Our Prestige Event, following recent tradition, will be held at The Council House in Birmingham.

Lord Jones’ graduation from University College London was followed by 20 years with Edge & Ellison, a Birmingham-based firm of lawyers, where he worked his way up from Articled Clerk to Senior Partner. During these years he was intimately involved in all aspects of business from running the firm “as a business” to recruiting and managing several hundred employees. It was here that he developed a vision of business and its role in society, and began to believe firmly in socially inclusive wealth creation. 

In 2000 he joined the CBI and was able to put some of these ideas into action. During his six and a half years as Director General he became known in the public arena especially for his candid, forthright attitude in his many media appearances.
He campaigned relentlessly on a range of issues including the move from traditional manufacturing of commodities to value-added, innovative products and services. He also lobbied against protectionism protesting that “it is a scourge which may well find short term popularity but inhibits growth, reduces wealth and oppresses the weak”.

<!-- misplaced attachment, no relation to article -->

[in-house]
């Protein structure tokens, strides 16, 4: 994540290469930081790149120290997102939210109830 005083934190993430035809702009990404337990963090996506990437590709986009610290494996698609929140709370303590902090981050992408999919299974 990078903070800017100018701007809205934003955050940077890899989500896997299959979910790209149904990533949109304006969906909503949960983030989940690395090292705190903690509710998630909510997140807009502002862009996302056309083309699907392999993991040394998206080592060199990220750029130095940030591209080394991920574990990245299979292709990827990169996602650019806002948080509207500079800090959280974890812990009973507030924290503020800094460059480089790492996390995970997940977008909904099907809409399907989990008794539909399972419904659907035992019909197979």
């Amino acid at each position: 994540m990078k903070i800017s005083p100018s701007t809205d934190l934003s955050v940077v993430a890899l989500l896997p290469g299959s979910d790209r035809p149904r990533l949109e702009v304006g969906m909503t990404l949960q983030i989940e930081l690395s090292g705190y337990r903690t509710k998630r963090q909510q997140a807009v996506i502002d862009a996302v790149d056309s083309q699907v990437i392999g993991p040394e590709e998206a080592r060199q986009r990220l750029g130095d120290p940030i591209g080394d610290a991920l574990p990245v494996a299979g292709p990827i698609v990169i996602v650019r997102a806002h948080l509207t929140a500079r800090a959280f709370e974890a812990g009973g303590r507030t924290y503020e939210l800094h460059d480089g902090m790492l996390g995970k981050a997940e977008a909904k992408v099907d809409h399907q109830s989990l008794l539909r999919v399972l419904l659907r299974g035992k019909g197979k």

His views on the Public Sector remain a subject of great debate. He has stressed that, "if fundamental reform does not take place, from working practices right through to pension provision, we will end up with an ever-diminishing private sector trying to pay for, and provide pensions for, an ever increasing and inefficient, unproductive, self-interested public sector". 

In 2005 he was knighted for his services to business and became Sir Digby Jones in the Queen’s New Years Honours List. 

When he left the CBI in 2006 he spent the next 12 months in the private sector as adviser to Deloitte and Barclays Capital, held a variety of non-executive board roles, and was the unpaid UK Skills Envoy. In this role he became outraged about the levels of adult illiteracy and innumeracy in the UK, and made the point that we cannot hope to have a safer and healthier society if people lack self-respect or aspiration. 

In July 2007 he was appointed Minister of State for UK Trade & Investment and became a life peer taking the title, Digby, Lord Jones of Birmingham Kb. Forthright and, as ever, loyal to British business he spent the next 15 months “doing it in a different way”. He did not join the party of government and without the ambition to progress in politics he concentrated on the business of promoting Britain across the world, travelling to 31 countries in 45 overseas visits.

Thursday, 27 October 2016

Sir John Peace & Paul Kehoe to speak at IoD West Midlands Annual Dinner on 24 November at Warwick Castle, Warwickshire.